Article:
The induction of α-helical structure in partially unfolded HypF-N does not affect its aggregation propensity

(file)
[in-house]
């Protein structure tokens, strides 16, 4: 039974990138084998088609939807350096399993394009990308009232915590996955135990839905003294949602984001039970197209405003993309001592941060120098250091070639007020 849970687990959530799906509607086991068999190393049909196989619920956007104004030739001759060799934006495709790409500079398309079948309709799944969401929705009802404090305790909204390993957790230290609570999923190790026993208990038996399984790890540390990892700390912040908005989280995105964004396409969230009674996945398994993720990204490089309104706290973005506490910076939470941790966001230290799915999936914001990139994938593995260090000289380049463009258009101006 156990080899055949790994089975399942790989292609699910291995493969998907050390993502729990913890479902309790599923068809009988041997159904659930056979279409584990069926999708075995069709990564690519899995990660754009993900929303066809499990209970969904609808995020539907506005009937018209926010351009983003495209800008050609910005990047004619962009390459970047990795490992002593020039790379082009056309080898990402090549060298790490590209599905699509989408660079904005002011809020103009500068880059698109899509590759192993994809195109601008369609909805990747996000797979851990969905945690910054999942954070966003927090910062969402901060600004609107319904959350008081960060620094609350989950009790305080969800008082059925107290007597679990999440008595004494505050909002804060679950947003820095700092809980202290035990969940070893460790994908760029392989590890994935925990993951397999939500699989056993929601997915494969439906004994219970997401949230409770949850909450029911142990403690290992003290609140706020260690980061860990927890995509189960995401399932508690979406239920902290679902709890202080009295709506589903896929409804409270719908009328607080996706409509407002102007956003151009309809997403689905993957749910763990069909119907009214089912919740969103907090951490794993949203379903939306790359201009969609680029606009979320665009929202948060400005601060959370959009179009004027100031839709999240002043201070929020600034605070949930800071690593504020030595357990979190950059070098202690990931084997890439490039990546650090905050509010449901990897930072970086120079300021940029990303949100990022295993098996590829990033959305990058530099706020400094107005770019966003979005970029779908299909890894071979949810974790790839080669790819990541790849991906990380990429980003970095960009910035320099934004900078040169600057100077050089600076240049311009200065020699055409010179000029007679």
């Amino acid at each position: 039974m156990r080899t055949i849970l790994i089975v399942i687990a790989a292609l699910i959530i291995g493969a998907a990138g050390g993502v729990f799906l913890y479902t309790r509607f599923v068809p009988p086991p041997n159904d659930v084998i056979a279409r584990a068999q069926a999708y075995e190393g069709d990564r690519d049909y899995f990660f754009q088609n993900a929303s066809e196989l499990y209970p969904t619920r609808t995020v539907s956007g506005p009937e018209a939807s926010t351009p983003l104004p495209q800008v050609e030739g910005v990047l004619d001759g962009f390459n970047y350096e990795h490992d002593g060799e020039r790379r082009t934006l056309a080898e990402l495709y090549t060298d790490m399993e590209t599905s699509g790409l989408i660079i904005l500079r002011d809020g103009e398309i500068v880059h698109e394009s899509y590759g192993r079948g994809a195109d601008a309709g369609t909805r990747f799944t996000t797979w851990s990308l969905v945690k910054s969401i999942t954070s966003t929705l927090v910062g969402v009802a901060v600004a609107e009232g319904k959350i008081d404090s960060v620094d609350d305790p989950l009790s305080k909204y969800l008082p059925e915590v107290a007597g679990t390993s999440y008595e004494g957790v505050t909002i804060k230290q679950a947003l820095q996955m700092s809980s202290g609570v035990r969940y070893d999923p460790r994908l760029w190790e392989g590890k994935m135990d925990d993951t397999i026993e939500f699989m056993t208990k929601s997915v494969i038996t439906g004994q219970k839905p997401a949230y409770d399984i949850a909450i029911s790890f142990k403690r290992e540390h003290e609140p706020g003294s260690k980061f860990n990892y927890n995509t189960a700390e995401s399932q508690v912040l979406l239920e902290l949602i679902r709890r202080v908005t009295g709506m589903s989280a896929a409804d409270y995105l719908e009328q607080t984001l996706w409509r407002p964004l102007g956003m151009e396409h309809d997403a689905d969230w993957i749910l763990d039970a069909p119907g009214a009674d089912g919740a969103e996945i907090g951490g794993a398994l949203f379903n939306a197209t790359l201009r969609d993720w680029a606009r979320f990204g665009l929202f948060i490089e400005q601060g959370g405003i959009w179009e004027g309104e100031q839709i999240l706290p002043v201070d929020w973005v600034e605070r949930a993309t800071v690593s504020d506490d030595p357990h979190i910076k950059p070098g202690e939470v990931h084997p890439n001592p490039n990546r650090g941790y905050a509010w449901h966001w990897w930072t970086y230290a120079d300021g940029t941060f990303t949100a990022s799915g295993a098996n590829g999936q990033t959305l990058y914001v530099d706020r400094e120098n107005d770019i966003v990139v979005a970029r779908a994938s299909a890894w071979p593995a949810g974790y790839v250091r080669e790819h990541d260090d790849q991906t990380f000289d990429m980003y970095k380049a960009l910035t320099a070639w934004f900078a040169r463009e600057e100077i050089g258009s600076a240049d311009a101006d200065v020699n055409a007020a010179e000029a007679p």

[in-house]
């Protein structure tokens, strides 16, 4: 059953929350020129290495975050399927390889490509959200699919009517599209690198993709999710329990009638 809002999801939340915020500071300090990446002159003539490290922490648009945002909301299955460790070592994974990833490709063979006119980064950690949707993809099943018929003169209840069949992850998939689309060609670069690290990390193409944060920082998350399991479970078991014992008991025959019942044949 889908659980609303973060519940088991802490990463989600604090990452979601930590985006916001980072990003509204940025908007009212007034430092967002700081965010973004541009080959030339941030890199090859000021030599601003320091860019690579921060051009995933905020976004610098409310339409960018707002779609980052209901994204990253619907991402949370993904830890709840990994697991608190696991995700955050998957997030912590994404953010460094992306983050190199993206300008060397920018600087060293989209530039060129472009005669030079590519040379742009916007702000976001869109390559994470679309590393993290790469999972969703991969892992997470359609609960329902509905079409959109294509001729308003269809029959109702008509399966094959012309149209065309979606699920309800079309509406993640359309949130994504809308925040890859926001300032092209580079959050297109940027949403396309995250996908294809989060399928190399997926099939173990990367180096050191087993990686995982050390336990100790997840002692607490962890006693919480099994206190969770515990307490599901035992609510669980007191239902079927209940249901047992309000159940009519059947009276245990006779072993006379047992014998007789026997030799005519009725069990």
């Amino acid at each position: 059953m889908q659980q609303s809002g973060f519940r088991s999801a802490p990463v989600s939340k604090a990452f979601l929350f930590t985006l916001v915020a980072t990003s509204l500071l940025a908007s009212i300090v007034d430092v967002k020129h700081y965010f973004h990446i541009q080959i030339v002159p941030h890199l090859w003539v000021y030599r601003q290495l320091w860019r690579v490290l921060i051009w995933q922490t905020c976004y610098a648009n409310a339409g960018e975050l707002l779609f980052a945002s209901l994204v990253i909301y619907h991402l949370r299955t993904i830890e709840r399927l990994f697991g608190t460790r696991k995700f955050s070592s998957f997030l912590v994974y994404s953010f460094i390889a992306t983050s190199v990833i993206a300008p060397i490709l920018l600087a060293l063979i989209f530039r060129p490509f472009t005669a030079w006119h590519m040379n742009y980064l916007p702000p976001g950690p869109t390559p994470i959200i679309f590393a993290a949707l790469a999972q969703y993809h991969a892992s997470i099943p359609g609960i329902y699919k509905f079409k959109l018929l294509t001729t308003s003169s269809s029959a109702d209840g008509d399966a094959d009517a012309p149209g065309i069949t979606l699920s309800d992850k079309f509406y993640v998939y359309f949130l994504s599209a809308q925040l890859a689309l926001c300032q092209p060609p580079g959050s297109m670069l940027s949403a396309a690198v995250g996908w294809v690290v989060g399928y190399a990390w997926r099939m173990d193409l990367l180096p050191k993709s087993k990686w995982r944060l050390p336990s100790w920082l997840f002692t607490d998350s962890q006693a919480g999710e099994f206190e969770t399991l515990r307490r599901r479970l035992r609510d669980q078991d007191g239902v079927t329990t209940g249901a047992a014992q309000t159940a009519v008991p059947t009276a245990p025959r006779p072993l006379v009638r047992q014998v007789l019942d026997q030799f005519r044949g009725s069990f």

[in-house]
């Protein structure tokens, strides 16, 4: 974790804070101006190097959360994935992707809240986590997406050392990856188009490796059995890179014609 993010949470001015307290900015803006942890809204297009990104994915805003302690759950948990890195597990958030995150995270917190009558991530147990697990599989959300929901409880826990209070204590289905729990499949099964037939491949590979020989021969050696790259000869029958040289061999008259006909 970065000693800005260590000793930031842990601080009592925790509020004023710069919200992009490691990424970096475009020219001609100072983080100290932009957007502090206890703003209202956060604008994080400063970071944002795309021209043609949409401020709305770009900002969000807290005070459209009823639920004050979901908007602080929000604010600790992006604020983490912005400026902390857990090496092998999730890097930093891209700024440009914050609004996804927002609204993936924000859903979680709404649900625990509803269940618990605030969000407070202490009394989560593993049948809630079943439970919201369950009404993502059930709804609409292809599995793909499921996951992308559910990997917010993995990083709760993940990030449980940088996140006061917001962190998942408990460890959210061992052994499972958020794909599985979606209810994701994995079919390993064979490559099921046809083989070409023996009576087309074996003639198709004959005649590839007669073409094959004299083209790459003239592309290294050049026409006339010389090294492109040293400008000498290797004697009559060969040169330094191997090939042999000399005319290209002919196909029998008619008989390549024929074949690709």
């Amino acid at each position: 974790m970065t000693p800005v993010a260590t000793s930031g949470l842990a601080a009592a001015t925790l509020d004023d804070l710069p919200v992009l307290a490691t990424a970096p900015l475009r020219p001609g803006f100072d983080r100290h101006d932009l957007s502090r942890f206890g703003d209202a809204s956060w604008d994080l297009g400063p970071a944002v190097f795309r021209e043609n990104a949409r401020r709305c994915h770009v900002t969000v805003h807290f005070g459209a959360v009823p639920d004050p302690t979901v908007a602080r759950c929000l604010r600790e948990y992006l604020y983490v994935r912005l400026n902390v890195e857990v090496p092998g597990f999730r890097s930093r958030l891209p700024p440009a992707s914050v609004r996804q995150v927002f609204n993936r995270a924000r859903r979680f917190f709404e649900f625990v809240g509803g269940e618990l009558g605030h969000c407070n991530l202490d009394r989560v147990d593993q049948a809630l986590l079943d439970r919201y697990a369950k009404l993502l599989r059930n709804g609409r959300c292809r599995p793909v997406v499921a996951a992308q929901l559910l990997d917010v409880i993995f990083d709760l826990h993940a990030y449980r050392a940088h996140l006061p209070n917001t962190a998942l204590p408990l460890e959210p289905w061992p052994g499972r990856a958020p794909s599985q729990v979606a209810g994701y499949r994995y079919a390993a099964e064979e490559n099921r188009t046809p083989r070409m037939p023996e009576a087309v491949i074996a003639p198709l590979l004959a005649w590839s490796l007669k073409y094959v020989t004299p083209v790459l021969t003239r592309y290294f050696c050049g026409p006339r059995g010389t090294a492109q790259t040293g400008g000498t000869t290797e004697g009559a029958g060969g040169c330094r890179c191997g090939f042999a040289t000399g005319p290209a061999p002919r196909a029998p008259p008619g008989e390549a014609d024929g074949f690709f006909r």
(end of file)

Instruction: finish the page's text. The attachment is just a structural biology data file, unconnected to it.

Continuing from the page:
AbstractAbstract The conversion of proteins into structured fibrillar aggregates is a central problem in protein chemistry, biotechnology, biology and medicine. It is generally accepted that aggregation takes place from partially structured states of proteins. However, the role of the residual structure present in such conformational states is not yet understood. In particular, it is not yet clear as to whether the α-helical structure represents a productive or counteracting structural element for protein aggregation. We have addressed this issue by studying the aggregation of pH-unfolded HypF-N. It has previously been shown that the two native α-helices of HypF-N retain a partial α-helical structure in the pH-unfolded state and that these regions are also involved in the formation of the cross-β structure of the aggregates. We have introduced mutations in such stretches of the sequence, with the aim of increasing the α-helical structure in the key regions of the pH-unfolded state, while minimizing the changes of other factors known to influence protein aggregation, such as hydrophobicity, β-Sheet propensity, etc. The resulting HypF-N mutants have higher contents of α-helical structure at the site(s) of mutation in their pH-unfolded states, but such an increase does not correlate with a change of aggregation rate. The results suggest that stabilisation of α-helical structure in amyloidogenic regions of the sequence of highly dynamic states does not have remarkable effects on the rate of protein aggregation from such conformational states. Comparison with other protein systems indicate that the effect of increasing α-helical propensity can vary if the stabilised helices are in non-amyloidogenic stretches of initially unstructured peptides (accelerating effect), in amyloidogenic stretches of initially unstructured peptides (no effect) or in amyloidogenic stretches of initially stable helices (decelerating effect).